The Fool's Tree Theatre
SOMETIMES IT SUCKS to be a critic. Whenever I feel really mixed or happily befuddled about a play, people read the review and then ask me, "So... did you like it?" Who cares? I want
to say--what does "like" mean? Sometimes, you can like something without knowing precisely why, and it may be a while before you figure it out. Take Quentin Tarantino's work, for example. Yeah, I "like" it, a lot. But to articulate his underlying moralism and post-postmodern skepticism--well, it can sound like a lot of stale air, at least in comparison to the complex pleasures of the work itself.
Nevertheless, that's the task at hand, so get out the Glade. I think of Tarantino as someone only my own generation can truly "get" (though my 60-something parents dig him too). He's got the basics down pat: powerful visual sense, an original musical ear, a masterful grasp of dramatic structure, and an affinity for actors. But there's something else going on: He takes problematic issues like violence and drugs and turns them inside-out. First he says, I like this, I think it's cool--and seduces us. Then his realism kicks in, along with uncool consequences (a syringe in the heart, a young man bleeding to death, guys cleaning a boy's skull off the backseat, etc.). For better or worse, this messy moralism hits a chord in a lot of us '70s kids.
Like the guys at Fool's Tree Theatre, who present a stage version of Reservoir Dogs in their closet-sized coffehouse/theater. Patronizing as it sounds, I find this gesture incredibly endearing--maybe because aforementioned parents met at a coffeehouse/theater in the '60s, or maybe because it shows that some young people--Tarantino freaks no less--still have faith in theater and want to shape it according to their own sensibilities. Or maybe they just thought it would be a kick to play cops and robbers. As Fool's Tree artistic director Tim Uren explained, "[The film] has a kinesthetic sense of, 'Wow, it'd be fun to do that.'"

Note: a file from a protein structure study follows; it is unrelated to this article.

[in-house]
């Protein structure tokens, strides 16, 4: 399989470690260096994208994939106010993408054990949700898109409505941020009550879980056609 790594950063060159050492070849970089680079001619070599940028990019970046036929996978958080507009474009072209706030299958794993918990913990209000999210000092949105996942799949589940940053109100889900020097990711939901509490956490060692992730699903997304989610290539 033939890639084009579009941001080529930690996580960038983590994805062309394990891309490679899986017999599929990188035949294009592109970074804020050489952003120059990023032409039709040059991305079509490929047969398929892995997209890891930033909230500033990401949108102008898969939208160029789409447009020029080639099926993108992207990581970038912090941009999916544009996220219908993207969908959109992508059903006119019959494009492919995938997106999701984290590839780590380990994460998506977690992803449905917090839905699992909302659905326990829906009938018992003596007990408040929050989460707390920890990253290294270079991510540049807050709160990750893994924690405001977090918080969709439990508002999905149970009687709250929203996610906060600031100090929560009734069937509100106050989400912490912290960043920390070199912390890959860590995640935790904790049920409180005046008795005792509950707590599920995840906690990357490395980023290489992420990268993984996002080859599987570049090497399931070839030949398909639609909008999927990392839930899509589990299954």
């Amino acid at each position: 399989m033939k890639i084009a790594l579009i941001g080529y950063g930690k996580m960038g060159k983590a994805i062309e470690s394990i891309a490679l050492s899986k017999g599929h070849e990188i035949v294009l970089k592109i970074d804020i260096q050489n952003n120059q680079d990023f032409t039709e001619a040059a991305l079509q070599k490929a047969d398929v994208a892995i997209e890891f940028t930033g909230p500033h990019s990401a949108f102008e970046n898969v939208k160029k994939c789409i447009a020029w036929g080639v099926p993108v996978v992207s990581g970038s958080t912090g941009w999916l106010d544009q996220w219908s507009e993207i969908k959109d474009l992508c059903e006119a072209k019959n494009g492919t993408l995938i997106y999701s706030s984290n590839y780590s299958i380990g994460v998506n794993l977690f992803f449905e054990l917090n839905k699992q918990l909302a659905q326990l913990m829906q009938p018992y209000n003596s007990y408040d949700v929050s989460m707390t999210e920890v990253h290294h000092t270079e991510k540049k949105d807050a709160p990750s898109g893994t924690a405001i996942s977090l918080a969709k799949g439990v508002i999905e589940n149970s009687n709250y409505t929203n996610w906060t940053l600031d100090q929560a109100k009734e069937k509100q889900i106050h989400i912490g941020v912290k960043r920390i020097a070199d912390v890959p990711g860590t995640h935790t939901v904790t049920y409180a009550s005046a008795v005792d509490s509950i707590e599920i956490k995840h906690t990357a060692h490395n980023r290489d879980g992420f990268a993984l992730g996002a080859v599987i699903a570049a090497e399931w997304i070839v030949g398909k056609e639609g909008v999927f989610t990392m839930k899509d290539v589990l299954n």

But they've got a hairy mess of a task on their hands if they want to marry the visual potency of film with the real-time risks of low-budget theater. Perhaps they don't--as the program notes, even the film was only one version of the script; this is another. But if we who've seen the film are to take this as an autonomous piece, it's got to work double-time. Take the opening scene. In the film, we get a charming vérité bit with the stars sitting in a diner, debating everyday minutae such as the meaning of "Like a Virgin." Onstage, the realism is intensified--for better and worse. It's kinetic to enter the theater space and see that the actors are already seated and b.s.-ing in character; we feel like we're crashing a clubhouse. But since the audience takes forever to get seated, and the official dialogue hasn't begun, we start to tune-out the muted ad-libs. In short, realistic becomes prosaic.
The story, for those who haven't seen the movie, is about a group of robbers who've been hired to hit a diamond store, but find out too late that one of them's a psycho and one's an undercover cop. It's about loyalty, friendship, degrees of evil, bad '70s pop, and bloodletting. At a recent Guthrie forum Arthur Miller said that these days, it's impossible to present gun violence onstage convincingly. And as the Greeks knew, it's better to suggest violence than to show it (a technique perfected in Pulp Fiction). I tend to think that a good actor can convince us of anything. But watching this show I gained a new appreciation for blood capsules, and wished they used twice as many. For example, Mr. Orange, who's been shot in the gut, doesn't seem to be losing much blood at all. It might have helped if Aaron Van Koningsveld hadn't been so damned energetic on his deathbed.
If you're willing to forgive these technical problems, you'll be rewarded by a few fine performances. Paul Backer makes the complicated Nice Guy Eddie all his own, as do Daniel Rangel as Mr. Pink and Alejandro Ortiz as Orange's boss. But they have difficulty with the off-the-cuff ease and subtlety of Tarantino's crude humor. When Backer delivers the line "There's Carlos--he's the bartender, he's a wetback, he's a friend of mine," for instance, he lacks the timing and credibility to locate its humor.
Ultimately, this production doesn't provide an answer to the obvious question--that is, why? Maybe Arthur Miller is right. This script relies heavily on realistic violence for its edge, as well as supertight acting. Neither is quite there yet in this version, and the enthusiasm is more compelling than the execution--or executions.
Reservoir Dogs runs through May 25; call 822-1225.